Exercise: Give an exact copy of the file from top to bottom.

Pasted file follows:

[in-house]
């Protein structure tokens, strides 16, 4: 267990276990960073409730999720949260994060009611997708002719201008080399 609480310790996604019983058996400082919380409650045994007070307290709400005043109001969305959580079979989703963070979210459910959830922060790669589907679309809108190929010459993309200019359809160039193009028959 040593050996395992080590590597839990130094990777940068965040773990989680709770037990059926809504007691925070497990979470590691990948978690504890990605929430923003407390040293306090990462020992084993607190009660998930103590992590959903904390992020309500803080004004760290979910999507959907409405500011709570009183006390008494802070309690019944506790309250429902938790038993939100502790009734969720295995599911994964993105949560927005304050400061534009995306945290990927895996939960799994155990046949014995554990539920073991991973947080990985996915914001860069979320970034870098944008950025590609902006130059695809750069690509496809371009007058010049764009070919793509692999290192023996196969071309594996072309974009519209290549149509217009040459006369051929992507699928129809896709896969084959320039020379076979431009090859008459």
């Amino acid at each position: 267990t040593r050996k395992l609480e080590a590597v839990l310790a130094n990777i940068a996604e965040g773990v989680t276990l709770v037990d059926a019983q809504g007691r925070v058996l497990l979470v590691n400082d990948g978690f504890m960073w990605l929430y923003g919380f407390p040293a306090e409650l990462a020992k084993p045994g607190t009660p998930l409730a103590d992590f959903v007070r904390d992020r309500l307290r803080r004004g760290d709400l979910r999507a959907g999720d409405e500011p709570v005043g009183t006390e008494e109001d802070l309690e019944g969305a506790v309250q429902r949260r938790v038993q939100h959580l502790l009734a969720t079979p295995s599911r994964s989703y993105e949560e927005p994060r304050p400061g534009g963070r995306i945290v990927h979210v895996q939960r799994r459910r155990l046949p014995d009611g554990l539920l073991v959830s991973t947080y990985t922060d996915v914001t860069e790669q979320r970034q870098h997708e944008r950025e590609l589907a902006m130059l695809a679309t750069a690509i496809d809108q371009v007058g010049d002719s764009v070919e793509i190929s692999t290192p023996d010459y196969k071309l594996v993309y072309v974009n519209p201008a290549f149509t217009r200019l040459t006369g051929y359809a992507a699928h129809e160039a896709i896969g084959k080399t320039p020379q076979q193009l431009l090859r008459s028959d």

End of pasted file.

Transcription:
[in-house]
């Protein structure tokens, strides 16, 4: 267990276990960073409730999720949260994060009611997708002719201008080399 609480310790996604019983058996400082919380409650045994007070307290709400005043109001969305959580079979989703963070979210459910959830922060790669589907679309809108190929010459993309200019359809160039193009028959 040593050996395992080590590597839990130094990777940068965040773990989680709770037990059926809504007691925070497990979470590691990948978690504890990605929430923003407390040293306090990462020992084993607190009660998930103590992590959903904390992020309500803080004004760290979910999507959907409405500011709570009183006390008494802070309690019944506790309250429902938790038993939100502790009734969720295995599911994964993105949560927005304050400061534009995306945290990927895996939960799994155990046949014995554990539920073991991973947080990985996915914001860069979320970034870098944008950025590609902006130059695809750069690509496809371009007058010049764009070919793509692999290192023996196969071309594996072309974009519209290549149509217009040459006369051929992507699928129809896709896969084959320039020379076979431009090859008459």
């Amino acid at each position: 267990t040593r050996k395992l609480e080590a590597v839990l310790a130094n990777i940068a996604e965040g773990v989680t276990l709770v037990d059926a019983q809504g007691r925070v058996l497990l979470v590691n400082d990948g978690f504890m960073w990605l929430y923003g919380f407390p040293a306090e409650l990462a020992k084993p045994g607190t009660p998930l409730a103590d992590f959903v007070r904390d992020r309500l307290r803080r004004g760290d709400l979910r999507a959907g999720d409405e500011p709570v005043g009183t006390e008494e109001d802070l309690e019944g969305a506790v309250q429902r949260r938790v038993q939100h959580l502790l009734a969720t079979p295995s599911r994964s989703y993105e949560e927005p994060r304050p400061g534009g963070r995306i945290v990927h979210v895996q939960r799994r459910r155990l046949p014995d009611g554990l539920l073991v959830s991973t947080y990985t922060d996915v914001t860069e790669q979320r970034q870098h997708e944008r950025e590609l589907a902006m130059l695809a679309t750069a690509i496809d809108q371009v007058g010049d002719s764009v070919e793509i190929s692999t290192p023996d010459y196969k071309l594996v993309y072309v974009n519209p201008a290549f149509t217009r200019l040459t006369g051929y359809a992507a699928h129809e160039a896709i896969g084959k080399t320039p020379q076979q193009l431009l090859r008459s028959d």